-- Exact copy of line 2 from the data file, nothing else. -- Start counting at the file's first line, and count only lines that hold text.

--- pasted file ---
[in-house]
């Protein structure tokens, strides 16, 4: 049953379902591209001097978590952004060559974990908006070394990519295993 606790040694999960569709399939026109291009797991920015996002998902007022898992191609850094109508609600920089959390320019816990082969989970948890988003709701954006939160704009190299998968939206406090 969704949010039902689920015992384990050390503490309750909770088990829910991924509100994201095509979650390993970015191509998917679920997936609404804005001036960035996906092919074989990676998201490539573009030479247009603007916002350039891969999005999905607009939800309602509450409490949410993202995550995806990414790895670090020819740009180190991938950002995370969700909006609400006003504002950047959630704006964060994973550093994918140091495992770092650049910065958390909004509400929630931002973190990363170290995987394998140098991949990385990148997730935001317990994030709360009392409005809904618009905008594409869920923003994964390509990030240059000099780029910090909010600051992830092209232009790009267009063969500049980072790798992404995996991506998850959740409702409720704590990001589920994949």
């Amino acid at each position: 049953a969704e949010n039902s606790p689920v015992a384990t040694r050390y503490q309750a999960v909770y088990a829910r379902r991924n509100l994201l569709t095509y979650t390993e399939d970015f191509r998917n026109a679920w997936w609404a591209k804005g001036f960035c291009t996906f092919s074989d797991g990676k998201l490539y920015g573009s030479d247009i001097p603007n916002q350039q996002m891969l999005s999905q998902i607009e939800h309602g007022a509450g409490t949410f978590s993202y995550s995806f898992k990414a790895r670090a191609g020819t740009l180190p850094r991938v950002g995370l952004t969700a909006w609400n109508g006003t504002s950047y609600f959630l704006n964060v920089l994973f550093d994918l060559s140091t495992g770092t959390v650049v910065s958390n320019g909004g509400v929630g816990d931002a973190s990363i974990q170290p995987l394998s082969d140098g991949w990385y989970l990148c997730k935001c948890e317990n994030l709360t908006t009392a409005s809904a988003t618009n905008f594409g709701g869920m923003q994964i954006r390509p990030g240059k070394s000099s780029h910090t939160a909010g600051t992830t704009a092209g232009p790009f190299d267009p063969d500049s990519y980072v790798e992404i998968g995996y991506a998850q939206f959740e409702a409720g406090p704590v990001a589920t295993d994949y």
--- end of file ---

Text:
């Protein structure tokens, strides 16, 4: 049953379902591209001097978590952004060559974990908006070394990519295993 606790040694999960569709399939026109291009797991920015996002998902007022898992191609850094109508609600920089959390320019816990082969989970948890988003709701954006939160704009190299998968939206406090 969704949010039902689920015992384990050390503490309750909770088990829910991924509100994201095509979650390993970015191509998917679920997936609404804005001036960035996906092919074989990676998201490539573009030479247009603007916002350039891969999005999905607009939800309602509450409490949410993202995550995806990414790895670090020819740009180190991938950002995370969700909006609400006003504002950047959630704006964060994973550093994918140091495992770092650049910065958390909004509400929630931002973190990363170290995987394998140098991949990385990148997730935001317990994030709360009392409005809904618009905008594409869920923003994964390509990030240059000099780029910090909010600051992830092209232009790009267009063969500049980072790798992404995996991506998850959740409702409720704590990001589920994949």